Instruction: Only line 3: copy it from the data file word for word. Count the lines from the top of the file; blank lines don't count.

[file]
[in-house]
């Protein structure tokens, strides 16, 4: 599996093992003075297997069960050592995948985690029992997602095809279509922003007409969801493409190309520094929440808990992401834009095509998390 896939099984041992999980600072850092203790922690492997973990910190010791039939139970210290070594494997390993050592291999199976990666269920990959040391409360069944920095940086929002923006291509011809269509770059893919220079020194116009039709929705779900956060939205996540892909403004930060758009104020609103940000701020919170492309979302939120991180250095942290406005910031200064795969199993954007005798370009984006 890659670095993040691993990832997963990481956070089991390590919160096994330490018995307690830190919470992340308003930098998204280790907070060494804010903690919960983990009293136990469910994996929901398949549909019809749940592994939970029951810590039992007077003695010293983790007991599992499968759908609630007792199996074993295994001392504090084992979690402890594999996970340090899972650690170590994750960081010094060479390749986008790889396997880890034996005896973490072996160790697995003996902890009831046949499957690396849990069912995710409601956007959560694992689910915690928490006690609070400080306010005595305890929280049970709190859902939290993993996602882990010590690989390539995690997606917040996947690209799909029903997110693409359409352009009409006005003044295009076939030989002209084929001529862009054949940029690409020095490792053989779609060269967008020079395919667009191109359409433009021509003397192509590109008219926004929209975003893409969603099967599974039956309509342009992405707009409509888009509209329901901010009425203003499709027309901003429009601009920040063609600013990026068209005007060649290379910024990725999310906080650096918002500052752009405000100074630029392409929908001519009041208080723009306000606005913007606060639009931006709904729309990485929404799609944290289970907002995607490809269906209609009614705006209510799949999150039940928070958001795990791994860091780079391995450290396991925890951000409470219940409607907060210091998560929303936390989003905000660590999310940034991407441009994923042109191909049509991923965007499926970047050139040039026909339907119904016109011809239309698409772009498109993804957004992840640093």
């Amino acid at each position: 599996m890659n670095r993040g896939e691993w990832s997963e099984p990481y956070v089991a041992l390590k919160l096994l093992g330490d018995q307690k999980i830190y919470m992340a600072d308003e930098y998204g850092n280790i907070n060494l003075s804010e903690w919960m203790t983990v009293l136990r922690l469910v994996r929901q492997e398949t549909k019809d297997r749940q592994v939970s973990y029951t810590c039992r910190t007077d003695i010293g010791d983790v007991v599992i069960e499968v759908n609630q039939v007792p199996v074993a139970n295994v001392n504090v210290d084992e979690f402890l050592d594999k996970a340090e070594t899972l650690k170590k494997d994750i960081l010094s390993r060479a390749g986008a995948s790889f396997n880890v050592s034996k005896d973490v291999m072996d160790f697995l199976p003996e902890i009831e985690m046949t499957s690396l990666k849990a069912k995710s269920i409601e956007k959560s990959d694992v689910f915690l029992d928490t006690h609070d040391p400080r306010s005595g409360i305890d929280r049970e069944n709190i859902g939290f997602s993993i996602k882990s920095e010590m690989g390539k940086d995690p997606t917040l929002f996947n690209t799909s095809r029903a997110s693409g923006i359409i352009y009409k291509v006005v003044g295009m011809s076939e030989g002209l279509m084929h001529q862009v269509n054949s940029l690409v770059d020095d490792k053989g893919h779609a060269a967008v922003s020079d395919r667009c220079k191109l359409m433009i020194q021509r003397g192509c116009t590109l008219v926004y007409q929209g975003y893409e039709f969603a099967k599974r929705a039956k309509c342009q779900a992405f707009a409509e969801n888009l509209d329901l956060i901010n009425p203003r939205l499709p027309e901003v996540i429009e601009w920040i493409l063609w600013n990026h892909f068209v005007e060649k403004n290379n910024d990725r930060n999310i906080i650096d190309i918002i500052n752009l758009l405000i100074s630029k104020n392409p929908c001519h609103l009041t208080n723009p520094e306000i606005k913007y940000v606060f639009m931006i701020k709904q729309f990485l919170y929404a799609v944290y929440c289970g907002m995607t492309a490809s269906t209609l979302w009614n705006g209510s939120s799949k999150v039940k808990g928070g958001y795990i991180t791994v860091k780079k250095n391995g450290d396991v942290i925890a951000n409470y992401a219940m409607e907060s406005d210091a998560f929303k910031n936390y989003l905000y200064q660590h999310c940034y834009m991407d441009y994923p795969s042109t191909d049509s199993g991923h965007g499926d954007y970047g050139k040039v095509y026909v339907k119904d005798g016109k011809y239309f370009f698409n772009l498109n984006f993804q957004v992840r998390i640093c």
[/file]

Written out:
């Amino acid at each position: 599996m890659n670095r993040g896939e691993w990832s997963e099984p990481y956070v089991a041992l390590k919160l096994l093992g330490d018995q307690k999980i830190y919470m992340a600072d308003e930098y998204g850092n280790i907070n060494l003075s804010e903690w919960m203790t983990v009293l136990r922690l469910v994996r929901q492997e398949t549909k019809d297997r749940q592994v939970s973990y029951t810590c039992r910190t007077d003695i010293g010791d983790v007991v599992i069960e499968v759908n609630q039939v007792p199996v074993a139970n295994v001392n504090v210290d084992e979690f402890l050592d594999k996970a340090e070594t899972l650690k170590k494997d994750i960081l010094s390993r060479a390749g986008a995948s790889f396997n880890v050592s034996k005896d973490v291999m072996d160790f697995l199976p003996e902890i009831e985690m046949t499957s690396l990666k849990a069912k995710s269920i409601e956007k959560s990959d694992v689910f915690l029992d928490t006690h609070d040391p400080r306010s005595g409360i305890d929280r049970e069944n709190i859902g939290f997602s993993i996602k882990s920095e010590m690989g390539k940086d995690p997606t917040l929002f996947n690209t799909s095809r029903a997110s693409g923006i359409i352009y009409k291509v006005v003044g295009m011809s076939e030989g002209l279509m084929h001529q862009v269509n054949s940029l690409v770059d020095d490792k053989g893919h779609a060269a967008v922003s020079d395919r667009c220079k191109l359409m433009i020194q021509r003397g192509c116009t590109l008219v926004y007409q929209g975003y893409e039709f969603a099967k599974r929705a039956k309509c342009q779900a992405f707009a409509e969801n888009l509209d329901l956060i901010n009425p203003r939205l499709p027309e901003v996540i429009e601009w920040i493409l063609w600013n990026h892909f068209v005007e060649k403004n290379n910024d990725r930060n999310i906080i650096d190309i918002i500052n752009l758009l405000i100074s630029k104020n392409p929908c001519h609103l009041t208080n723009p520094e306000i606005k913007y940000v606060f639009m931006i701020k709904q729309f990485l919170y929404a799609v944290y929440c289970g907002m995607t492309a490809s269906t209609l979302w009614n705006g209510s939120s799949k999150v039940k808990g928070g958001y795990i991180t791994v860091k780079k250095n391995g450290d396991v942290i925890a951000n409470y992401a219940m409607e907060s406005d210091a998560f929303k910031n936390y989003l905000y200064q660590h999310c940034y834009m991407d441009y994923p795969s042109t191909d049509s199993g991923h965007g499926d954007y970047g050139k040039v095509y026909v339907k119904d005798g016109k011809y239309f370009f698409n772009l498109n984006f993804q957004v992840r998390i640093c």